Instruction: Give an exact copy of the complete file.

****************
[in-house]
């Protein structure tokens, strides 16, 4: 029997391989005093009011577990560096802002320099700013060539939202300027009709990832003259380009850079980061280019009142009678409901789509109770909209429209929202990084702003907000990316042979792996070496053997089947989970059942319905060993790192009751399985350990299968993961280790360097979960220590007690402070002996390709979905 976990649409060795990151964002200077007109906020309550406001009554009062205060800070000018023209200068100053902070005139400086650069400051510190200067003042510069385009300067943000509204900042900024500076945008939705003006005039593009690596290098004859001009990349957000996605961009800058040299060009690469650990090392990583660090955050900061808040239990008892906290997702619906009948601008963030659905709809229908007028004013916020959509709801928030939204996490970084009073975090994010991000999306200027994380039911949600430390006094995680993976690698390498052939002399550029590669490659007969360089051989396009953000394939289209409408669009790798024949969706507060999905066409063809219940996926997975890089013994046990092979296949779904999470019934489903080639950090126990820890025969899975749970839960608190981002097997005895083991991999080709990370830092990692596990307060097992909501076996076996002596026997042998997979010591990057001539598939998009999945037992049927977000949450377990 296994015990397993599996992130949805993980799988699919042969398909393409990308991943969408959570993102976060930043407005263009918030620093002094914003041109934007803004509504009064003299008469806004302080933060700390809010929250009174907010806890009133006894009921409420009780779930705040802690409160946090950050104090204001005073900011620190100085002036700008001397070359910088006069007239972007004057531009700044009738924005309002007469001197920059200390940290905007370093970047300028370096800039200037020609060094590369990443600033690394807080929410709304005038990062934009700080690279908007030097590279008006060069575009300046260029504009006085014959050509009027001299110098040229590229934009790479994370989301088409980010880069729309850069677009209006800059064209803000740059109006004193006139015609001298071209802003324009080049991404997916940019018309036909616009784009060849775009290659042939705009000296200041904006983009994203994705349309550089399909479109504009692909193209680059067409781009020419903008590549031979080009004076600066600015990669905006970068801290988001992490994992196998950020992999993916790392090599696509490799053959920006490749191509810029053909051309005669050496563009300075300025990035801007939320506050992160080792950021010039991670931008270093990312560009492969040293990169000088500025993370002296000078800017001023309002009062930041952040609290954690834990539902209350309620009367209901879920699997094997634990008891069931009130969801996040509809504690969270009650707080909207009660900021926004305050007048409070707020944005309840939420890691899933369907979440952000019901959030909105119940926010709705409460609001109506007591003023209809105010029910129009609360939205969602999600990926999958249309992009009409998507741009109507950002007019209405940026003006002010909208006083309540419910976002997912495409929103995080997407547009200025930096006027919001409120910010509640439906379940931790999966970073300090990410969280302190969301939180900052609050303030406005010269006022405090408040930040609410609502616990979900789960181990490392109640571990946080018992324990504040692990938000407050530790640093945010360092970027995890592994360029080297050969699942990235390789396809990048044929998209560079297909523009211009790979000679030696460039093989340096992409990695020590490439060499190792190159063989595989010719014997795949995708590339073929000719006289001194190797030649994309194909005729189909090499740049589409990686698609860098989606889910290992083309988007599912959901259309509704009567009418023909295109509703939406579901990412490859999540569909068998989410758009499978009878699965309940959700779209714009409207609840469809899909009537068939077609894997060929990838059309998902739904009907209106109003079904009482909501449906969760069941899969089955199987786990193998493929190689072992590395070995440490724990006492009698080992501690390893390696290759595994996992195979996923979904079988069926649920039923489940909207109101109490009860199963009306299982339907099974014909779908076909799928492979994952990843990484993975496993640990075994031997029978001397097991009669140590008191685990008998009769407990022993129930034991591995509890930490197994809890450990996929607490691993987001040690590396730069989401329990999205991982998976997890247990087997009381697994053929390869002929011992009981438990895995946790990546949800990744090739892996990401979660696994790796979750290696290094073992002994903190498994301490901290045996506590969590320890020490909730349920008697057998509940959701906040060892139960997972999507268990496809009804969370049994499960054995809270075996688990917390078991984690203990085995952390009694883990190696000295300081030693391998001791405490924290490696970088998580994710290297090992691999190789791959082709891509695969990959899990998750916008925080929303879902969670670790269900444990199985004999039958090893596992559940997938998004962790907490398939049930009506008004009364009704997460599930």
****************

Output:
[in-house]
């Protein structure tokens, strides 16, 4: 029997391989005093009011577990560096802002320099700013060539939202300027009709990832003259380009850079980061280019009142009678409901789509109770909209429209929202990084702003907000990316042979792996070496053997089947989970059942319905060993790192009751399985350990299968993961280790360097979960220590007690402070002996390709979905 976990649409060795990151964002200077007109906020309550406001009554009062205060800070000018023209200068100053902070005139400086650069400051510190200067003042510069385009300067943000509204900042900024500076945008939705003006005039593009690596290098004859001009990349957000996605961009800058040299060009690469650990090392990583660090955050900061808040239990008892906290997702619906009948601008963030659905709809229908007028004013916020959509709801928030939204996490970084009073975090994010991000999306200027994380039911949600430390006094995680993976690698390498052939002399550029590669490659007969360089051989396009953000394939289209409408669009790798024949969706507060999905066409063809219940996926997975890089013994046990092979296949779904999470019934489903080639950090126990820890025969899975749970839960608190981002097997005895083991991999080709990370830092990692596990307060097992909501076996076996002596026997042998997979010591990057001539598939998009999945037992049927977000949450377990 296994015990397993599996992130949805993980799988699919042969398909393409990308991943969408959570993102976060930043407005263009918030620093002094914003041109934007803004509504009064003299008469806004302080933060700390809010929250009174907010806890009133006894009921409420009780779930705040802690409160946090950050104090204001005073900011620190100085002036700008001397070359910088006069007239972007004057531009700044009738924005309002007469001197920059200390940290905007370093970047300028370096800039200037020609060094590369990443600033690394807080929410709304005038990062934009700080690279908007030097590279008006060069575009300046260029504009006085014959050509009027001299110098040229590229934009790479994370989301088409980010880069729309850069677009209006800059064209803000740059109006004193006139015609001298071209802003324009080049991404997916940019018309036909616009784009060849775009290659042939705009000296200041904006983009994203994705349309550089399909479109504009692909193209680059067409781009020419903008590549031979080009004076600066600015990669905006970068801290988001992490994992196998950020992999993916790392090599696509490799053959920006490749191509810029053909051309005669050496563009300075300025990035801007939320506050992160080792950021010039991670931008270093990312560009492969040293990169000088500025993370002296000078800017001023309002009062930041952040609290954690834990539902209350309620009367209901879920699997094997634990008891069931009130969801996040509809504690969270009650707080909207009660900021926004305050007048409070707020944005309840939420890691899933369907979440952000019901959030909105119940926010709705409460609001109506007591003023209809105010029910129009609360939205969602999600990926999958249309992009009409998507741009109507950002007019209405940026003006002010909208006083309540419910976002997912495409929103995080997407547009200025930096006027919001409120910010509640439906379940931790999966970073300090990410969280302190969301939180900052609050303030406005010269006022405090408040930040609410609502616990979900789960181990490392109640571990946080018992324990504040692990938000407050530790640093945010360092970027995890592994360029080297050969699942990235390789396809990048044929998209560079297909523009211009790979000679030696460039093989340096992409990695020590490439060499190792190159063989595989010719014997795949995708590339073929000719006289001194190797030649994309194909005729189909090499740049589409990686698609860098989606889910290992083309988007599912959901259309509704009567009418023909295109509703939406579901990412490859999540569909068998989410758009499978009878699965309940959700779209714009409207609840469809899909009537068939077609894997060929990838059309998902739904009907209106109003079904009482909501449906969760069941899969089955199987786990193998493929190689072992590395070995440490724990006492009698080992501690390893390696290759595994996992195979996923979904079988069926649920039923489940909207109101109490009860199963009306299982339907099974014909779908076909799928492979994952990843990484993975496993640990075994031997029978001397097991009669140590008191685990008998009769407990022993129930034991591995509890930490197994809890450990996929607490691993987001040690590396730069989401329990999205991982998976997890247990087997009381697994053929390869002929011992009981438990895995946790990546949800990744090739892996990401979660696994790796979750290696290094073992002994903190498994301490901290045996506590969590320890020490909730349920008697057998509940959701906040060892139960997972999507268990496809009804969370049994499960054995809270075996688990917390078991984690203990085995952390009694883990190696000295300081030693391998001791405490924290490696970088998580994710290297090992691999190789791959082709891509695969990959899990998750916008925080929303879902969670670790269900444990199985004999039958090893596992559940997938998004962790907490398939049930009506008004009364009704997460599930």